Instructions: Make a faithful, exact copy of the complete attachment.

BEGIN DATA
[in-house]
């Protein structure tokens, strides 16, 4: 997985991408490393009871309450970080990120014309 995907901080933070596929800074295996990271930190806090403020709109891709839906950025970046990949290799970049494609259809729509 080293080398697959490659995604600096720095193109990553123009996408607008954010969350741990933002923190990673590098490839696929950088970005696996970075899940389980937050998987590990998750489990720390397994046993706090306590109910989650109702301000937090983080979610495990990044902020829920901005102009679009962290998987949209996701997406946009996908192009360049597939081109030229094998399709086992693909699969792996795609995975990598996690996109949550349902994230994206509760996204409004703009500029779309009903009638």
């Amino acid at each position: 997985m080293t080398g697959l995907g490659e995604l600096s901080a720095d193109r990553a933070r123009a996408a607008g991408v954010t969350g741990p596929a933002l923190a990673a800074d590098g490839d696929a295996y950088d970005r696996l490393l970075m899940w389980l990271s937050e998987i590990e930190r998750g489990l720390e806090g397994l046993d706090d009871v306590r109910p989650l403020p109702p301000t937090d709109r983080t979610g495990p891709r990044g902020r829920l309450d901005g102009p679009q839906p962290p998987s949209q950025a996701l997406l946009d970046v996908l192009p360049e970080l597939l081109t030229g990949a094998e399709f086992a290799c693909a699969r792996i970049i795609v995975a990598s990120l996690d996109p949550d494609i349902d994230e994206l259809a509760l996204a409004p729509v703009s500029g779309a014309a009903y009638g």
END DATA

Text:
[in-house]
């Protein structure tokens, strides 16, 4: 997985991408490393009871309450970080990120014309 995907901080933070596929800074295996990271930190806090403020709109891709839906950025970046990949290799970049494609259809729509 080293080398697959490659995604600096720095193109990553123009996408607008954010969350741990933002923190990673590098490839696929950088970005696996970075899940389980937050998987590990998750489990720390397994046993706090306590109910989650109702301000937090983080979610495990990044902020829920901005102009679009962290998987949209996701997406946009996908192009360049597939081109030229094998399709086992693909699969792996795609995975990598996690996109949550349902994230994206509760996204409004703009500029779309009903009638």
């Amino acid at each position: 997985m080293t080398g697959l995907g490659e995604l600096s901080a720095d193109r990553a933070r123009a996408a607008g991408v954010t969350g741990p596929a933002l923190a990673a800074d590098g490839d696929a295996y950088d970005r696996l490393l970075m899940w389980l990271s937050e998987i590990e930190r998750g489990l720390e806090g397994l046993d706090d009871v306590r109910p989650l403020p109702p301000t937090d709109r983080t979610g495990p891709r990044g902020r829920l309450d901005g102009p679009q839906p962290p998987s949209q950025a996701l997406l946009d970046v996908l192009p360049e970080l597939l081109t030229g990949a094998e399709f086992a290799c693909a699969r792996i970049i795609v995975a990598s990120l996690d996109p949550d494609i349902d994230e994206l259809a509760l996204a409004p729509v703009s500029g779309a014309a009903y009638g």